What is BJJ
A Japanese judoka, prizefighter, and member of the Kodokan named Mitsuo Maeda emigrated to Brazil in the 1910s and was helped greatly by a Brazilian politician named Gastão Gracie. In return for his aid, Maeda taught Judo to Gastão’s son Carlos, who then taught the art to his brothers, including Hélio Gracie. Through their own study and development, Carlos and Hélio are regarded as the originators of Brazilian Jiu-Jitsu as a style of distinct from Kodokan Judo.
Brazilian Jiu-Jitsu became internationally prominent in the martial arts community in the 1990s, when Brazilian Jiu-Jitsu expert Royce Gracie won several Ultimate Fighting Championships against experienced and much larger opponents using the style.
Brazilian Jiu-Jitsu conceptually inherited an emphasis on using off-balancing, leverage, and the opponent’s own power, from Judo. The main difference is that Judo in it’s Olympic Sport form emphasizes throws, while Jiu-Jitsu emphasizes submission. Judo does not allow leg-locks and also has a much higher amount of referee intervention during matches (the competitors are often returned to the standing position, while Jiu-Jitsu generally allows its participants to patiently work towards a submission).
Factors which contributed to the divergence include the Gracies’ desire to create a national martial art, the influence of Brazilian culture, the non-participation of the Gracie schools in sport judo, the postwar closing of the Kodokan (which was only allowed to reopen on the condition that emphasis be shifted towards sport), as well as the Gracies’ own additions to the body of technique and opinions regarding self-defense, martial arts and training methods, and, more recently, the influence of mixed-martial-art competitions such as the Ultimate Fighting Championship.
Brazilian Jiu-Jitsu emphasizes ground fighting techniques and submission holds involving joint locks and choke holds. The premise is that most of the advantage of a larger, stronger opponent comes from superior reach and more powerful strikes, both of which are largely negated if wrestling on the ground; and if either fighter wants the fight to go to the ground, it will. Once the opponent is on the ground, a number of maneuvers (and counter-maneuvers) are available to manipulate the opponent into suitable position for the application of a submission hold. This system of maneuvering and manipulation can be likened to a form of physical chess when contested between two experienced practitioners. A submission hold is the equivalent of checkmate.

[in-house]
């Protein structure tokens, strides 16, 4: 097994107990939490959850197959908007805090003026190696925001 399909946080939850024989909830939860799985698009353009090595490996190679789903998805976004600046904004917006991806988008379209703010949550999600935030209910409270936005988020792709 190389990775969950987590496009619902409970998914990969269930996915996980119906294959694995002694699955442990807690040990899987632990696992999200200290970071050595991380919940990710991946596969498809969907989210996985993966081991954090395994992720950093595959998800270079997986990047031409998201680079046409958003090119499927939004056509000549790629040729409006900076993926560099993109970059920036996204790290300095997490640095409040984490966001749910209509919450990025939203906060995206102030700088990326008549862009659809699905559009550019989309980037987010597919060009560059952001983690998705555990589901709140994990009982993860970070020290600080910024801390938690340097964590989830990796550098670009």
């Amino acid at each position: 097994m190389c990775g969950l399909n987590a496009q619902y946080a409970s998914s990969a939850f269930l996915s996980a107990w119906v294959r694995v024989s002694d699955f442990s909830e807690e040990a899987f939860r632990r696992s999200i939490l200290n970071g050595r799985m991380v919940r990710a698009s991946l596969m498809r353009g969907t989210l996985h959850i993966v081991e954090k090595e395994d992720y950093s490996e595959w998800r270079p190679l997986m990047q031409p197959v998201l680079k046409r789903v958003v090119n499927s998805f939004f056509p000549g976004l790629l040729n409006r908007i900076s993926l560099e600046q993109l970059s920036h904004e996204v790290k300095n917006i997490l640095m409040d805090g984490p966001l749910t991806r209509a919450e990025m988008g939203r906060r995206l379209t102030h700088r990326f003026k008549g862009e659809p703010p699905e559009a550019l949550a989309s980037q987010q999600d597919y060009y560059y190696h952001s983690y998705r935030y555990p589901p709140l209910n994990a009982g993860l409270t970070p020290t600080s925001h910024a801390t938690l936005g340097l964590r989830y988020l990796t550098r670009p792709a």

Brazilian Jiu-Jitsu’s emphasis on submissions and maneuvering rather than strikes means that one’s technique can be practiced at full speed and full power, identical to the effort and technique used in a real fight. Training partners can resist and counter just as they would in an actual fight, providing valuable real-world experience should the techniques ever need to be applied in an actual fight. This practice of ALIVENESS training, commonly known as “rolling” in BJJ circles, is considered by many BJJ practitioners to be the major factor differentiating combat sports (ex. BJJ, Judo, Boxing, Wrestling) from traditional martial arts (ex. Karate, Tae Kwon Do, Aikido).
The main emphasis in Brazilian Jiu-Jitsu is to dominate the opponent through skillful application of technique and force them to quit (submit). By using the techniques of Brazilian Jiu-Jitsu, a smaller practitioner, male or female, can control much larger and stronger opponents and actually force that larger opponent to submit.